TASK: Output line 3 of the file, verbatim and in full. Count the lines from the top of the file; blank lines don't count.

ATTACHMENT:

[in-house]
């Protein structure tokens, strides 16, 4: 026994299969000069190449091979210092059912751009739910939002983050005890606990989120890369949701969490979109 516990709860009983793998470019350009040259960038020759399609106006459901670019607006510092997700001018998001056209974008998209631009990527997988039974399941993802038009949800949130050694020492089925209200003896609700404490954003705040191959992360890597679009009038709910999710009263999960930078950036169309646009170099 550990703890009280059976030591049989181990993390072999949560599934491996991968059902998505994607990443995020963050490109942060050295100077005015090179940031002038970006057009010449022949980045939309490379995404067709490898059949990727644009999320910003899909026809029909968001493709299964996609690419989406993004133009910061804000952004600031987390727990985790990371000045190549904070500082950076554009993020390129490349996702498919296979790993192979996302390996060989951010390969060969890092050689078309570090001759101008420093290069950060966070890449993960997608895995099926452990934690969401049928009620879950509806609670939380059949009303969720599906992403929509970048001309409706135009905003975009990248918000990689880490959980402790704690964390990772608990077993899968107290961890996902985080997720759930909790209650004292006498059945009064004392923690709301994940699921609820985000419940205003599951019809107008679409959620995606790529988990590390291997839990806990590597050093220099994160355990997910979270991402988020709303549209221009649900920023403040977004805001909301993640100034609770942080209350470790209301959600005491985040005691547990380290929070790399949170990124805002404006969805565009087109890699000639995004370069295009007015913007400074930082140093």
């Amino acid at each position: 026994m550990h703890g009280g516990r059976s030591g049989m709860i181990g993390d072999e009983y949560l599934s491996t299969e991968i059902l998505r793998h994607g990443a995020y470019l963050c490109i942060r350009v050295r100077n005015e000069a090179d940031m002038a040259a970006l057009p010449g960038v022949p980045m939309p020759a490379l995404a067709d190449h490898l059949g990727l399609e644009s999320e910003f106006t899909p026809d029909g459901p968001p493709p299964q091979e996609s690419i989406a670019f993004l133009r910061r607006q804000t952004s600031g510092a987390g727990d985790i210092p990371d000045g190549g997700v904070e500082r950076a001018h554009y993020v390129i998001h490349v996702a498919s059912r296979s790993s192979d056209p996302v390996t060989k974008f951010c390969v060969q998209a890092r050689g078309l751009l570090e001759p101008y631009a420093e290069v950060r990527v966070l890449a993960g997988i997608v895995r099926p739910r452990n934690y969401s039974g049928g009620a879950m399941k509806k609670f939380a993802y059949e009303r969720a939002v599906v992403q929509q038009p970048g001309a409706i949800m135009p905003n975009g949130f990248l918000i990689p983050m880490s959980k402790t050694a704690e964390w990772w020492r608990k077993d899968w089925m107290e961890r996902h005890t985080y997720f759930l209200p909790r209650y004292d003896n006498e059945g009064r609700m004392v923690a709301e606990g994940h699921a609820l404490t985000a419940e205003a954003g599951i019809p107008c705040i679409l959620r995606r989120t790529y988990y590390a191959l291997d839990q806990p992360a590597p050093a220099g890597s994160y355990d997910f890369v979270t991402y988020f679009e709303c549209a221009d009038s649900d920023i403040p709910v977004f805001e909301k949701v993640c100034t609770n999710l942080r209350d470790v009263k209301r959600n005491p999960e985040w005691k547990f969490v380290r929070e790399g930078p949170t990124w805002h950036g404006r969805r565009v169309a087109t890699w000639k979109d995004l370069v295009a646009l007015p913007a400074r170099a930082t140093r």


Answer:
């Amino acid at each position: 026994m550990h703890g009280g516990r059976s030591g049989m709860i181990g993390d072999e009983y949560l599934s491996t299969e991968i059902l998505r793998h994607g990443a995020y470019l963050c490109i942060r350009v050295r100077n005015e000069a090179d940031m002038a040259a970006l057009p010449g960038v022949p980045m939309p020759a490379l995404a067709d190449h490898l059949g990727l399609e644009s999320e910003f106006t899909p026809d029909g459901p968001p493709p299964q091979e996609s690419i989406a670019f993004l133009r910061r607006q804000t952004s600031g510092a987390g727990d985790i210092p990371d000045g190549g997700v904070e500082r950076a001018h554009y993020v390129i998001h490349v996702a498919s059912r296979s790993s192979d056209p996302v390996t060989k974008f951010c390969v060969q998209a890092r050689g078309l751009l570090e001759p101008y631009a420093e290069v950060r990527v966070l890449a993960g997988i997608v895995r099926p739910r452990n934690y969401s039974g049928g009620a879950m399941k509806k609670f939380a993802y059949e009303r969720a939002v599906v992403q929509q038009p970048g001309a409706i949800m135009p905003n975009g949130f990248l918000i990689p983050m880490s959980k402790t050694a704690e964390w990772w020492r608990k077993d899968w089925m107290e961890r996902h005890t985080y997720f759930l209200p909790r209650y004292d003896n006498e059945g009064r609700m004392v923690a709301e606990g994940h699921a609820l404490t985000a419940e205003a954003g599951i019809p107008c705040i679409l959620r995606r989120t790529y988990y590390a191959l291997d839990q806990p992360a590597p050093a220099g890597s994160y355990d997910f890369v979270t991402y988020f679009e709303c549209a221009d009038s649900d920023i403040p709910v977004f805001e909301k949701v993640c100034t609770n999710l942080r209350d470790v009263k209301r959600n005491p999960e985040w005691k547990f969490v380290r929070e790399g930078p949170t990124w805002h950036g404006r969805r565009v169309a087109t890699w000639k979109d995004l370069v295009a646009l007015p913007a400074r170099a930082t140093r």